Saturday morning we hit the road early because it was going to be a long day covering almost 100 kilometres of territory with several important stops along the way. By this fourth and last day of touring with our guide, Aleksandre, we were beginning to know him pretty well and I think he had us figured out too. Over the last three days he had heard us talk so much about our mother and we told him so many stories from her book, that sometimes he would say things like "I bet your mother would have come this way." Or he'd ask what our mother had written in her book about a certain church or village. We certainly would not have been able to explore so much of the Konigsberg area without him, and if he's reading this blog... Thank you Aleksandre.
Our first stop was at a T intersection on a dusty country road about 10 kilometres from our parents' farm in Klein Engelau. We are now near the beginning of mom's trek. On the wagons with her is her mother, her two small sons Klaus and Hans, and three farm hands who in the end probably saved all their lives. She wanted to turn the two wagons right to travel to Konigsberg to get her father but the road was completely blocked by hundreds of wagons coming from that direction, with passengers intent on their own escape efforts. She had no choice but to direct the wagons to turn to the left, and in their panic to merge into the "traffic" and in the icy winter conditions, one of the wagons slipped into the ditch with its passengers still on board. Some soilders on the road helped them lift the wagon out of the ditch, and then they were on their way to Friedland, the next town on the escape route. Mom never had a chance to say goodbye to her father. Omi never had a chance to let her husband know that she had survived her own escape on a train out of Konigsberg a few days earlier.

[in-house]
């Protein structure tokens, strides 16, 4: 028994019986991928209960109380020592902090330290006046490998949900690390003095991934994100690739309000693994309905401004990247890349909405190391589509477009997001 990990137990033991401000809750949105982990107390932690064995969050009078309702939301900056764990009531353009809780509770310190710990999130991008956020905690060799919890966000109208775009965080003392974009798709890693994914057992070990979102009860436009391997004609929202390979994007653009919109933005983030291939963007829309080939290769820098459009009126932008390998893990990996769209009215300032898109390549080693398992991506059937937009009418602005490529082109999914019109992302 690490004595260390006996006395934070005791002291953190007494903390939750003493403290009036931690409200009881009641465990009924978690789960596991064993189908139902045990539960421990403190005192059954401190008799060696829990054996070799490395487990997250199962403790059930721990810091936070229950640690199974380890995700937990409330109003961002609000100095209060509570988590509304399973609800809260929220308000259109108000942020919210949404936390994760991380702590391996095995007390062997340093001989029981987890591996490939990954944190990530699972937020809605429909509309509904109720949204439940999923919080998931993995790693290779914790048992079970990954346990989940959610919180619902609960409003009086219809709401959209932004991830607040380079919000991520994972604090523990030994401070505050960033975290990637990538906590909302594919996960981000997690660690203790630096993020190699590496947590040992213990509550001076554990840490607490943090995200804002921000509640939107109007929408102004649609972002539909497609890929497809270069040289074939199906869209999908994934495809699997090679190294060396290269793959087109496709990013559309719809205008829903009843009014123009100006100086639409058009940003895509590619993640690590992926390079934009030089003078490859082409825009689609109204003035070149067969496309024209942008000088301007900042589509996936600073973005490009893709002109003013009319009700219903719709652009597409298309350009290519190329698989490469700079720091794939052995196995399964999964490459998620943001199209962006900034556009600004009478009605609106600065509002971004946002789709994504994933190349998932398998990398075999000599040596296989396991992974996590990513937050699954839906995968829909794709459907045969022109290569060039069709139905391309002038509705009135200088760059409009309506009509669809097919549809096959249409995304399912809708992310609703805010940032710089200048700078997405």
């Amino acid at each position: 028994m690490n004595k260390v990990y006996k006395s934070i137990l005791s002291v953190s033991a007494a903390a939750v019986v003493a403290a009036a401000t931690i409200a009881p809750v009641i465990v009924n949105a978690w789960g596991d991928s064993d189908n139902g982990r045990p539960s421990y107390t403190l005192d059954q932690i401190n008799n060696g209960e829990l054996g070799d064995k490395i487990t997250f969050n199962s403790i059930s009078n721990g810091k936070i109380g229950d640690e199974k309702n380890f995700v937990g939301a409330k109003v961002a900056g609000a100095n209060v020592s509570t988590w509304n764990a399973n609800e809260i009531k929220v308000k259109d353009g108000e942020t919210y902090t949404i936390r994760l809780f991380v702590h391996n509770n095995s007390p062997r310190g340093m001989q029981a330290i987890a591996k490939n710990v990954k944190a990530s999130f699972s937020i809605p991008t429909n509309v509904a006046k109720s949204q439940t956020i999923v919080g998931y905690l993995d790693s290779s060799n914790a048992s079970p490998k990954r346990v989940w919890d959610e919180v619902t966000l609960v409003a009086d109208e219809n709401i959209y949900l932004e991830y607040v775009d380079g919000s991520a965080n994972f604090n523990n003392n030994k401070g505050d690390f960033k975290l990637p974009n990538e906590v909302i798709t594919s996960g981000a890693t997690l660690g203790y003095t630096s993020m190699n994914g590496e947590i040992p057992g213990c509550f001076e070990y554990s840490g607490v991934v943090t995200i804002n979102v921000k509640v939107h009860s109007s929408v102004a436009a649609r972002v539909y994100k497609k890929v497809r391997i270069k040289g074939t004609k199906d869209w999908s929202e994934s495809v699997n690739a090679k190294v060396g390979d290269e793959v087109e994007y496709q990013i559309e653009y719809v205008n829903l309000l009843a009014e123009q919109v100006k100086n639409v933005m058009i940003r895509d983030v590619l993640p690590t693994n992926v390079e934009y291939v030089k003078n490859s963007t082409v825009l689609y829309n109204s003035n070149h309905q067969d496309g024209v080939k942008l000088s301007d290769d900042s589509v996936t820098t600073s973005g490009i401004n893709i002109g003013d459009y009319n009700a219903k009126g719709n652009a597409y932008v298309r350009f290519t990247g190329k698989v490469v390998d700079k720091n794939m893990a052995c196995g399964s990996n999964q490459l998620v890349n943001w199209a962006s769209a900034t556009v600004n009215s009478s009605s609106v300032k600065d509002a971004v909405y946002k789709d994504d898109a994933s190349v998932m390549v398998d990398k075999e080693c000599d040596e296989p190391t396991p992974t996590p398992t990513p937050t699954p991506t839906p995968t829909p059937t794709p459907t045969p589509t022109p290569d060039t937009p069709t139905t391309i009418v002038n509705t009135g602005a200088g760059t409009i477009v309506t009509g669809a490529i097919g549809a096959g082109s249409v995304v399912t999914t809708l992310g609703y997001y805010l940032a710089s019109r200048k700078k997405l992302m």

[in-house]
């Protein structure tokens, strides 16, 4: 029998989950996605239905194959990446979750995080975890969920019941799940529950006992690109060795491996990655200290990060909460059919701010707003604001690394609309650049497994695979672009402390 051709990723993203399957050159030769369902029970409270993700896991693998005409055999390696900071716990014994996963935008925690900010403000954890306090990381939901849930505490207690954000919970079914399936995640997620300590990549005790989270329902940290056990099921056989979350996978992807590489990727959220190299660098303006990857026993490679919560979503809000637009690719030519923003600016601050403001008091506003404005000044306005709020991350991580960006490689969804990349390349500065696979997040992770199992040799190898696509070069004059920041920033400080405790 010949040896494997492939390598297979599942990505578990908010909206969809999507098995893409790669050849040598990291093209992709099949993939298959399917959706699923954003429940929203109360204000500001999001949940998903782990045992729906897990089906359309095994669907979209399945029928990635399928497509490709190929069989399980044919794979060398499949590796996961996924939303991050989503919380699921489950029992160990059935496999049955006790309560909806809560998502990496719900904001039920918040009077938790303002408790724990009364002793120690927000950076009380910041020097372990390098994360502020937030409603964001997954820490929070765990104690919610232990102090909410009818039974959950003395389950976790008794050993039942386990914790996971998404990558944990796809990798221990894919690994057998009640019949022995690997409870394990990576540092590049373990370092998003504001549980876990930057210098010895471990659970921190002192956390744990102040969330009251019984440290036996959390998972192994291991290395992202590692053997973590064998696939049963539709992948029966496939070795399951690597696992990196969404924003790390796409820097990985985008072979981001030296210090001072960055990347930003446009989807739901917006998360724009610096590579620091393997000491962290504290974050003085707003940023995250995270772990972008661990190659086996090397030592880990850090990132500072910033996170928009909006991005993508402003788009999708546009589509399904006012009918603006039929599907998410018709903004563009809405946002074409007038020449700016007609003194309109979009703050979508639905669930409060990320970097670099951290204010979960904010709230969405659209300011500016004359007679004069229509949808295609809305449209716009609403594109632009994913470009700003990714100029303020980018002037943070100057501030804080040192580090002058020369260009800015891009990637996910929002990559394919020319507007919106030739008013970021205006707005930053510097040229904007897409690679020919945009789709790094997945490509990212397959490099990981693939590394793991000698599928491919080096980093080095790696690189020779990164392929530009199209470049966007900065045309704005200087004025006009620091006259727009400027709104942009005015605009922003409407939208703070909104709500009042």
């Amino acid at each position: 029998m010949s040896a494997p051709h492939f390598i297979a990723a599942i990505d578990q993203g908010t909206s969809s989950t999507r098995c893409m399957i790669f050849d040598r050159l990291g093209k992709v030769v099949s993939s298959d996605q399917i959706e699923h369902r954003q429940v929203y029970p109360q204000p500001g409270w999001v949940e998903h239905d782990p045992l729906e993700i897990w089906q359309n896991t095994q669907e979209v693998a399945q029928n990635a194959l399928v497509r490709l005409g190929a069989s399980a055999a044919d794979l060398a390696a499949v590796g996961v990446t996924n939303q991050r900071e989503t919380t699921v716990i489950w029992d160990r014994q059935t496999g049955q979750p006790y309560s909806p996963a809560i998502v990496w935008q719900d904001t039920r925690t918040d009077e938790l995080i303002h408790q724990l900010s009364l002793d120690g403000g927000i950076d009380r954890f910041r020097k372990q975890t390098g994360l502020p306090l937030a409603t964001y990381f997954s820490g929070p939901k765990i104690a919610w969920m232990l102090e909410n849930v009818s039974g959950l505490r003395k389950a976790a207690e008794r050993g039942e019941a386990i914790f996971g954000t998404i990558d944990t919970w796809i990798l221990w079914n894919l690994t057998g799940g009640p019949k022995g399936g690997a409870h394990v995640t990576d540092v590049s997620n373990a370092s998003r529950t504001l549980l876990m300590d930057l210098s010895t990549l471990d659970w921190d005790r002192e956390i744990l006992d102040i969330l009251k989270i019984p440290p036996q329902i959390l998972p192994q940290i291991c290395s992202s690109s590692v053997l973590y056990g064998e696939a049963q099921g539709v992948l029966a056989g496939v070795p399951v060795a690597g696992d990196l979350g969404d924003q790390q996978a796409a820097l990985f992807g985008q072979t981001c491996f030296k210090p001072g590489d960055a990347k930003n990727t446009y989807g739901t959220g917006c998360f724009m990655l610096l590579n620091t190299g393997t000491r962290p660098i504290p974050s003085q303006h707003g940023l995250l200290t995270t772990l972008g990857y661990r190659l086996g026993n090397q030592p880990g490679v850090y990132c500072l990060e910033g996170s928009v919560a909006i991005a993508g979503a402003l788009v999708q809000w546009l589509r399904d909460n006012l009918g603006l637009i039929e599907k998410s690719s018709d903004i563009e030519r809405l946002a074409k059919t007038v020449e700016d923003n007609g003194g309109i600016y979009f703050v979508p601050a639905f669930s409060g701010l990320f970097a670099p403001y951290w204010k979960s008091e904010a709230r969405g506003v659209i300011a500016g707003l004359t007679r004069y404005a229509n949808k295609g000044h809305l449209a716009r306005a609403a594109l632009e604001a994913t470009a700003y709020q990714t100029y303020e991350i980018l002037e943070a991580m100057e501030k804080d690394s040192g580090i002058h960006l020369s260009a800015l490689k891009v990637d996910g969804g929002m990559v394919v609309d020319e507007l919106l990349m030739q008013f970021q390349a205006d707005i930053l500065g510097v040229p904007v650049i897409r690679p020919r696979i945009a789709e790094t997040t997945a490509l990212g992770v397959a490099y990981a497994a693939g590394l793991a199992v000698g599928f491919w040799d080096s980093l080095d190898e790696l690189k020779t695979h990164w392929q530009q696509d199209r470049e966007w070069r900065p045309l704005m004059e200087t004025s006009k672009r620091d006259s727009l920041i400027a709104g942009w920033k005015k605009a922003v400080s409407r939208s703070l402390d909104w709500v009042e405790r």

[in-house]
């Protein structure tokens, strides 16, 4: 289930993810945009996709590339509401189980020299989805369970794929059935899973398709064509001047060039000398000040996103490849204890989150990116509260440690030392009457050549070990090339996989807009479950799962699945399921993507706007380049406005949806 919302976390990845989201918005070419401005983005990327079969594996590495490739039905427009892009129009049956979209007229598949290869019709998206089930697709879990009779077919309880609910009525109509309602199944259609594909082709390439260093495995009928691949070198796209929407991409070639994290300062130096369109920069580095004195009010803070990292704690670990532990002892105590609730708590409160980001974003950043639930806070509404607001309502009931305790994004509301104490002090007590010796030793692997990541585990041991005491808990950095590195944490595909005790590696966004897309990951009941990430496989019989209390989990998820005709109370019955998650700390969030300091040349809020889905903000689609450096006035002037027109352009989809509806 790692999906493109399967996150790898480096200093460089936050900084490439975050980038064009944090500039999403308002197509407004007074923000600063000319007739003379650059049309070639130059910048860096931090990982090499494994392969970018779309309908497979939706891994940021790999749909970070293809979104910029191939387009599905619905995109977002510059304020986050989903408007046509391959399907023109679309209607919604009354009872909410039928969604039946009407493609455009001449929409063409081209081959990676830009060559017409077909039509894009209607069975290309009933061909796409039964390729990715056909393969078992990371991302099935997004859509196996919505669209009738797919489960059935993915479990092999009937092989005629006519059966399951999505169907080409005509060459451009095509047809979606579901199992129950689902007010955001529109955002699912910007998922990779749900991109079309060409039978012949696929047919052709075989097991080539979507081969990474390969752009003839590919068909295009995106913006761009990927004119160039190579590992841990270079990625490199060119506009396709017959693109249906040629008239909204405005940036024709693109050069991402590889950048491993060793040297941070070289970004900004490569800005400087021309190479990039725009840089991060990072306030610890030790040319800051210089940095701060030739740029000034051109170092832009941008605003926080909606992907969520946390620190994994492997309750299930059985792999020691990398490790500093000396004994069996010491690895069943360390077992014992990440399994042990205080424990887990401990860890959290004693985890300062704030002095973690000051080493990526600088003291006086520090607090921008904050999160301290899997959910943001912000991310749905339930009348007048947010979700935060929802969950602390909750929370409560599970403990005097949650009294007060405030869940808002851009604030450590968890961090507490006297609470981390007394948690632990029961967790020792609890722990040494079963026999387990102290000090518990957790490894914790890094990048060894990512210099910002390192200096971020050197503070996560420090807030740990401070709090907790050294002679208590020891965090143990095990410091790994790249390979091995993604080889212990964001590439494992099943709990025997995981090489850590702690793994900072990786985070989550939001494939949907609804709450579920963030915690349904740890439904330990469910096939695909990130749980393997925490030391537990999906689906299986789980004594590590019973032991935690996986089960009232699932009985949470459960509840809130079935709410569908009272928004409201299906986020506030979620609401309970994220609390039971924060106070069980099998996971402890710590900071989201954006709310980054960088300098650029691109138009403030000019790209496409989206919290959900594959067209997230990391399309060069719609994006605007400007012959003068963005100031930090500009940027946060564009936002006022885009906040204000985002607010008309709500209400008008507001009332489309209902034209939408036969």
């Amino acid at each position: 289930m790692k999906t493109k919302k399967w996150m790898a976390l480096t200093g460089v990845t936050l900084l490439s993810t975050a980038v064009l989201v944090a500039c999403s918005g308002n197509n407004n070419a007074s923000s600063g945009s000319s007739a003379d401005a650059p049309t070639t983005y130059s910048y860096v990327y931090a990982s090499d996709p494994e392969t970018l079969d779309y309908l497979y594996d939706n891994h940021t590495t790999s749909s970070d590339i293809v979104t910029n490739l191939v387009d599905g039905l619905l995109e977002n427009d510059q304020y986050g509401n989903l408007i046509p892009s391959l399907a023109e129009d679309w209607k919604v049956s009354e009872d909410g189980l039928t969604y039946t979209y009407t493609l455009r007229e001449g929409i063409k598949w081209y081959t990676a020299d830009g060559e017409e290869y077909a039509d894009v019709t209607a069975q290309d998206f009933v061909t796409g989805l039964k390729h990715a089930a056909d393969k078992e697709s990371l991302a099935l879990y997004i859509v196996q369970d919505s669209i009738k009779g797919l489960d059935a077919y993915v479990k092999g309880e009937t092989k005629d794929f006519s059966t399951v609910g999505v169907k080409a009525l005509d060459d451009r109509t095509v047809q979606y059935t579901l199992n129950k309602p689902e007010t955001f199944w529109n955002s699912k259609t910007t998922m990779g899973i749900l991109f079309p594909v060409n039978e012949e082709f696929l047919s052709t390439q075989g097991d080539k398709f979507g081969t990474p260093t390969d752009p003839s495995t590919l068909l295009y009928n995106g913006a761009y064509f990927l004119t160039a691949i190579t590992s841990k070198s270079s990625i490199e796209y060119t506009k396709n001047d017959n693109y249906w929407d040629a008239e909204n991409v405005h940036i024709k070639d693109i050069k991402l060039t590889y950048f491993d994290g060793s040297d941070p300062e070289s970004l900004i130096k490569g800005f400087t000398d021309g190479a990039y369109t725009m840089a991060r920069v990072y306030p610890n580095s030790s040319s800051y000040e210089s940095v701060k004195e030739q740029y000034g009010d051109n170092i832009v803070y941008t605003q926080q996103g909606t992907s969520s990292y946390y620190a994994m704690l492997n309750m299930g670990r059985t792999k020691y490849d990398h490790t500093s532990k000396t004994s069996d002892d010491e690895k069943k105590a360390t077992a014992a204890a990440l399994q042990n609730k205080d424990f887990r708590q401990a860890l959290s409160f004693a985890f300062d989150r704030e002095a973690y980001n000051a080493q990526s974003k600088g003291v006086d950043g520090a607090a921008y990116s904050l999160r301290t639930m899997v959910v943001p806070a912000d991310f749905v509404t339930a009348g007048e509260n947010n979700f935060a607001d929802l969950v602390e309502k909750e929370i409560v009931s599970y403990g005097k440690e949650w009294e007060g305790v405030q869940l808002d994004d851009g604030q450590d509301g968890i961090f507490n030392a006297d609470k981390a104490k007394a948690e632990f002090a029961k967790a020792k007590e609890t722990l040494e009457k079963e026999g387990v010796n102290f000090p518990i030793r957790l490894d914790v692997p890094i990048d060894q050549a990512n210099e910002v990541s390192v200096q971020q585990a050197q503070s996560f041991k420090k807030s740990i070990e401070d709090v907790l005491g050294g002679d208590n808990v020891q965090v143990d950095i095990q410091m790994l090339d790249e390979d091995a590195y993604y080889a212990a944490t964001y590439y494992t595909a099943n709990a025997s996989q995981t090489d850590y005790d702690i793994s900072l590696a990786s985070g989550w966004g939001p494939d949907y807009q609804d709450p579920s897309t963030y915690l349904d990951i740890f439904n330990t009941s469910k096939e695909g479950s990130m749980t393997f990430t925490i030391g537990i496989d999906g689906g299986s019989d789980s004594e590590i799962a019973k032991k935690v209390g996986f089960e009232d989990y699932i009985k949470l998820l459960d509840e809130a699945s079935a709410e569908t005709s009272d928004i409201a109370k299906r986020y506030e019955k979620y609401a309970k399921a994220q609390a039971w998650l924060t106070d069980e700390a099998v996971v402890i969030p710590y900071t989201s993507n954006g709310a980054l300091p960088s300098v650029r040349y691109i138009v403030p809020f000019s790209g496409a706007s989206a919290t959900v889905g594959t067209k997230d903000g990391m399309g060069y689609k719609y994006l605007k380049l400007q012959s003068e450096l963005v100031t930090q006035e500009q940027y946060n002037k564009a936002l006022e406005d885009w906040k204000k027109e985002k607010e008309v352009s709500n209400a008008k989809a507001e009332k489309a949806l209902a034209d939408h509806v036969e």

Our next stop was a few kilometres down the road towards Klein Engelau. We are in the middle of no mans land. There is nothing here, but as we get closer to Klein Engelau we can make out the tall ruins of a church, the only thing still partially standing is the steeple. This is the church where Klaus was baptized over 70 years ago. These are the church grounds where our father's father is buried along with a sister who died very young (dad came from a large family of five boys and five girls, most of whom did not survive the war). We tried in vain to find an indication of where there might be a cemetery or some gravestones. We did find a couple of old rusted door handles which Klaus is bringing home as a souvenir. Before we leave, we reenact Klaus' baptism by pouring some drops of water on his forehead.
We get back into the Dodge Caravan to continue down the narrow dirt road. Oue next stop is the old village of Klein Engelau which is now a military zone where they detonate unwanted ammunition and destroy old military equipment. There are a few buildings where they house some military personnel, and we see a few soldiers in the distance at a well, which is their only water supply, pumping water out of the well to splash themselves to cool off in the stifling heat ( it's about 30 degrees in the shade). Our guide Alex is looking for a senior officer to talk to; we already have our papers in hand giving us permission to be so close to the border. We are ready to bolt if the situation gets out of hand. Alex is clearly nervous. He returns to the car and tells us that we have permission to walk around for a few minutes but we cannot take any photos.
TO BE CONTINUED. We have to pack up and check out of the hotel. We are on our way to Berlin.